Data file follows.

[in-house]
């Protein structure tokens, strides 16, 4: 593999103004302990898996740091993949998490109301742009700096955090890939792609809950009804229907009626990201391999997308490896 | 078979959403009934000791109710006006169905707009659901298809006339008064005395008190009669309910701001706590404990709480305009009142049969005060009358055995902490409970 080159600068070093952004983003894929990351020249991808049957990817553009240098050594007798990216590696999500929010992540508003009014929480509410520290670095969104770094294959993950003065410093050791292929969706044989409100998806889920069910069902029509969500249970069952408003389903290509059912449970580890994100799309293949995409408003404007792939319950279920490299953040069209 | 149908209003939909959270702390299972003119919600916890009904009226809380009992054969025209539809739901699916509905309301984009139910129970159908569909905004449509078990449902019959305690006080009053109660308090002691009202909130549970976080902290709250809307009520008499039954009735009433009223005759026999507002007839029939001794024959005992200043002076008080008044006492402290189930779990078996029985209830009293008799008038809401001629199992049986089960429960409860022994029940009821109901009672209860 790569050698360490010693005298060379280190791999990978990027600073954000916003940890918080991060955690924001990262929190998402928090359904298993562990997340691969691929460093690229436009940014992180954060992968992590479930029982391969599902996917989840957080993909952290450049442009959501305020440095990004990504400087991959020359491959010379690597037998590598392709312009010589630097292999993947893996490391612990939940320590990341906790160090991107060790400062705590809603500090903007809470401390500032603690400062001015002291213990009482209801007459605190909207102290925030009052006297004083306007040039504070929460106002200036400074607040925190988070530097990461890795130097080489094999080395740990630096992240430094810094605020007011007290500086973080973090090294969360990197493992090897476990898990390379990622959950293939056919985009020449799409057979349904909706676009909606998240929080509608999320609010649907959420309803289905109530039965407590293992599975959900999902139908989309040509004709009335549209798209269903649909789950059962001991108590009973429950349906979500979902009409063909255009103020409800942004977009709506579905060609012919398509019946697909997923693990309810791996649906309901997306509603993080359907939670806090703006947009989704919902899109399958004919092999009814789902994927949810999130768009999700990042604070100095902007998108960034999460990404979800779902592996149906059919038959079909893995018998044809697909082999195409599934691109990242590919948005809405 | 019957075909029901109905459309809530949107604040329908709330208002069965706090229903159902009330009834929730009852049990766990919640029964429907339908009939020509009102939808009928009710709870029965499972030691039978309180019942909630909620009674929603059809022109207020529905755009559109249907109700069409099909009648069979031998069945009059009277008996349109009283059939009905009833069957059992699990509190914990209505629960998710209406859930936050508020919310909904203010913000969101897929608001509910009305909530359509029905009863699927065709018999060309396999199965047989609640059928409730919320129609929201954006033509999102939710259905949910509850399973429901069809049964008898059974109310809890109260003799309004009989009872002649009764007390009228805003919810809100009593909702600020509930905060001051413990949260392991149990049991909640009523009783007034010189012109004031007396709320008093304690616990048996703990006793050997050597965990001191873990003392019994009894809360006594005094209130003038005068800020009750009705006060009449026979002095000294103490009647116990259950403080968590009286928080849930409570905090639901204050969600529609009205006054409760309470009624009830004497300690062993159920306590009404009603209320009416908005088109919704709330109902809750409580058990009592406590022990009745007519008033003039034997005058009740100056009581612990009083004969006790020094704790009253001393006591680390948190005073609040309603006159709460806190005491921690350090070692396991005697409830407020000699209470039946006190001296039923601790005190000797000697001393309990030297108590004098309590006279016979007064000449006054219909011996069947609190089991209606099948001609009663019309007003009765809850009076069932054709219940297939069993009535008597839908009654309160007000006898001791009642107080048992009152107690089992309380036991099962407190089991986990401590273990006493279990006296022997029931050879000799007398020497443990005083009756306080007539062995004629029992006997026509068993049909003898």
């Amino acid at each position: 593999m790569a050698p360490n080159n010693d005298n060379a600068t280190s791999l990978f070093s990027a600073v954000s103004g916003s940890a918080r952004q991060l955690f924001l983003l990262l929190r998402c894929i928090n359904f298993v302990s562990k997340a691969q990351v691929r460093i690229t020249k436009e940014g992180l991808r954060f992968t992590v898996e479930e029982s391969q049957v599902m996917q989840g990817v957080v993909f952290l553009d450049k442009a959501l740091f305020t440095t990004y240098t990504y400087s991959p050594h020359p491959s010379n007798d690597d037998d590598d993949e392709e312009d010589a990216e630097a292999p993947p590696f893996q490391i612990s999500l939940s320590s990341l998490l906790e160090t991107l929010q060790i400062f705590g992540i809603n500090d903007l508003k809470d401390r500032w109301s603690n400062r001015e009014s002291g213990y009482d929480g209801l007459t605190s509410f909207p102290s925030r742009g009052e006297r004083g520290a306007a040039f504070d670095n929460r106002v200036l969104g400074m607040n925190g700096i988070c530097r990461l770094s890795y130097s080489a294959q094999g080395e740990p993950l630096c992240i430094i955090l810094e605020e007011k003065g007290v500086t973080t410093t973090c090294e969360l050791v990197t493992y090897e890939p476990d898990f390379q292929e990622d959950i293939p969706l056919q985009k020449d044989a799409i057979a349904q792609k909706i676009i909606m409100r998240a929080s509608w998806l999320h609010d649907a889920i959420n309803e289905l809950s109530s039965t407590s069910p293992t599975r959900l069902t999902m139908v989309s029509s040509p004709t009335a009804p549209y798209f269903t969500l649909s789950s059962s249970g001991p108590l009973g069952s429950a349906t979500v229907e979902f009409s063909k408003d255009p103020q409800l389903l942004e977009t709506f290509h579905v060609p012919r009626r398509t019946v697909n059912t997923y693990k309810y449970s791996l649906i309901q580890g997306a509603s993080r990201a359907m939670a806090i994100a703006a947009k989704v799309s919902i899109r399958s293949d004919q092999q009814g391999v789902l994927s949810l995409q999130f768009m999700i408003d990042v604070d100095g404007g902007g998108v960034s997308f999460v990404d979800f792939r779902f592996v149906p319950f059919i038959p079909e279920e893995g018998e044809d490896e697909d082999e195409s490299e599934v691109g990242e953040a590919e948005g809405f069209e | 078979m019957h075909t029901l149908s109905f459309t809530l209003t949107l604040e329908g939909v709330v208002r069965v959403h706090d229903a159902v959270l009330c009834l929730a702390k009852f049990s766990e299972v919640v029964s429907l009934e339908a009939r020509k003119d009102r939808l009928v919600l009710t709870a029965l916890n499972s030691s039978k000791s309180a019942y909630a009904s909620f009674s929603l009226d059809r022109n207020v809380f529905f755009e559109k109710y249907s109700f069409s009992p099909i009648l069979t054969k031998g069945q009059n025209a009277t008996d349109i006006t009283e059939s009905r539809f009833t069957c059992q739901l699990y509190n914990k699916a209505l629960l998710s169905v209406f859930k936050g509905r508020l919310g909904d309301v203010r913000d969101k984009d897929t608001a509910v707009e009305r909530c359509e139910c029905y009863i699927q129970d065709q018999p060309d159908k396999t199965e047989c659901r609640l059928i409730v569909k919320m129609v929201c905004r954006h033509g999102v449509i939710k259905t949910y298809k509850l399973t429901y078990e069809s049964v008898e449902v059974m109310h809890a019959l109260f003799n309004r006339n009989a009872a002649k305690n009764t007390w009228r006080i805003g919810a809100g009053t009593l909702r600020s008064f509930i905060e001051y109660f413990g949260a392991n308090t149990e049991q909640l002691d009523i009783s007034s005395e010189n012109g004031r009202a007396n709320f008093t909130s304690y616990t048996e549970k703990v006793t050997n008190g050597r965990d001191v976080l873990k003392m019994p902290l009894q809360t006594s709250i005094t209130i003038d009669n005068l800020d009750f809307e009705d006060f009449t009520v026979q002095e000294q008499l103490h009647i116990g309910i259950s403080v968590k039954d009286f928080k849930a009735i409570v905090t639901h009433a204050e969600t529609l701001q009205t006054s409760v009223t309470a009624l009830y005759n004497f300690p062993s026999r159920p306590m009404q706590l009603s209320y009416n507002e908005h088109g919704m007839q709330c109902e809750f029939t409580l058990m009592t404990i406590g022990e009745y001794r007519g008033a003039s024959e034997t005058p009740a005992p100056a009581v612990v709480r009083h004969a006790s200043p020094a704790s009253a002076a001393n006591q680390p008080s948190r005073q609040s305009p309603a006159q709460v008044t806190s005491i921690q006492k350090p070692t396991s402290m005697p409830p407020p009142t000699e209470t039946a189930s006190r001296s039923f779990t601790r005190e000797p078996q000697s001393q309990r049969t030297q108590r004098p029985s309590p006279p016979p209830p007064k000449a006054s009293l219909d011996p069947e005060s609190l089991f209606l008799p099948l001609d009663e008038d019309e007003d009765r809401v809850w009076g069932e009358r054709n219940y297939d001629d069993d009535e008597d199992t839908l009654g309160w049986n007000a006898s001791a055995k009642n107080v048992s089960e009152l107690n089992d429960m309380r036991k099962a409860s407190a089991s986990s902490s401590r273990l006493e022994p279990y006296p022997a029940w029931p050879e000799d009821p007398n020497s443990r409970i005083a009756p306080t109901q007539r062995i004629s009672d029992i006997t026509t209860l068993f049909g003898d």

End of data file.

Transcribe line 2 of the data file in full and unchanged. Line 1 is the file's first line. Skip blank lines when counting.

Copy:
């Protein structure tokens, strides 16, 4: 593999103004302990898996740091993949998490109301742009700096955090890939792609809950009804229907009626990201391999997308490896 | 078979959403009934000791109710006006169905707009659901298809006339008064005395008190009669309910701001706590404990709480305009009142049969005060009358055995902490409970 080159600068070093952004983003894929990351020249991808049957990817553009240098050594007798990216590696999500929010992540508003009014929480509410520290670095969104770094294959993950003065410093050791292929969706044989409100998806889920069910069902029509969500249970069952408003389903290509059912449970580890994100799309293949995409408003404007792939319950279920490299953040069209 | 149908209003939909959270702390299972003119919600916890009904009226809380009992054969025209539809739901699916509905309301984009139910129970159908569909905004449509078990449902019959305690006080009053109660308090002691009202909130549970976080902290709250809307009520008499039954009735009433009223005759026999507002007839029939001794024959005992200043002076008080008044006492402290189930779990078996029985209830009293008799008038809401001629199992049986089960429960409860022994029940009821109901009672209860 790569050698360490010693005298060379280190791999990978990027600073954000916003940890918080991060955690924001990262929190998402928090359904298993562990997340691969691929460093690229436009940014992180954060992968992590479930029982391969599902996917989840957080993909952290450049442009959501305020440095990004990504400087991959020359491959010379690597037998590598392709312009010589630097292999993947893996490391612990939940320590990341906790160090991107060790400062705590809603500090903007809470401390500032603690400062001015002291213990009482209801007459605190909207102290925030009052006297004083306007040039504070929460106002200036400074607040925190988070530097990461890795130097080489094999080395740990630096992240430094810094605020007011007290500086973080973090090294969360990197493992090897476990898990390379990622959950293939056919985009020449799409057979349904909706676009909606998240929080509608999320609010649907959420309803289905109530039965407590293992599975959900999902139908989309040509004709009335549209798209269903649909789950059962001991108590009973429950349906979500979902009409063909255009103020409800942004977009709506579905060609012919398509019946697909997923693990309810791996649906309901997306509603993080359907939670806090703006947009989704919902899109399958004919092999009814789902994927949810999130768009999700990042604070100095902007998108960034999460990404979800779902592996149906059919038959079909893995018998044809697909082999195409599934691109990242590919948005809405 | 019957075909029901109905459309809530949107604040329908709330208002069965706090229903159902009330009834929730009852049990766990919640029964429907339908009939020509009102939808009928009710709870029965499972030691039978309180019942909630909620009674929603059809022109207020529905755009559109249907109700069409099909009648069979031998069945009059009277008996349109009283059939009905009833069957059992699990509190914990209505629960998710209406859930936050508020919310909904203010913000969101897929608001509910009305909530359509029905009863699927065709018999060309396999199965047989609640059928409730919320129609929201954006033509999102939710259905949910509850399973429901069809049964008898059974109310809890109260003799309004009989009872002649009764007390009228805003919810809100009593909702600020509930905060001051413990949260392991149990049991909640009523009783007034010189012109004031007396709320008093304690616990048996703990006793050997050597965990001191873990003392019994009894809360006594005094209130003038005068800020009750009705006060009449026979002095000294103490009647116990259950403080968590009286928080849930409570905090639901204050969600529609009205006054409760309470009624009830004497300690062993159920306590009404009603209320009416908005088109919704709330109902809750409580058990009592406590022990009745007519008033003039034997005058009740100056009581612990009083004969006790020094704790009253001393006591680390948190005073609040309603006159709460806190005491921690350090070692396991005697409830407020000699209470039946006190001296039923601790005190000797000697001393309990030297108590004098309590006279016979007064000449006054219909011996069947609190089991209606099948001609009663019309007003009765809850009076069932054709219940297939069993009535008597839908009654309160007000006898001791009642107080048992009152107690089992309380036991099962407190089991986990401590273990006493279990006296022997029931050879000799007398020497443990005083009756306080007539062995004629029992006997026509068993049909003898």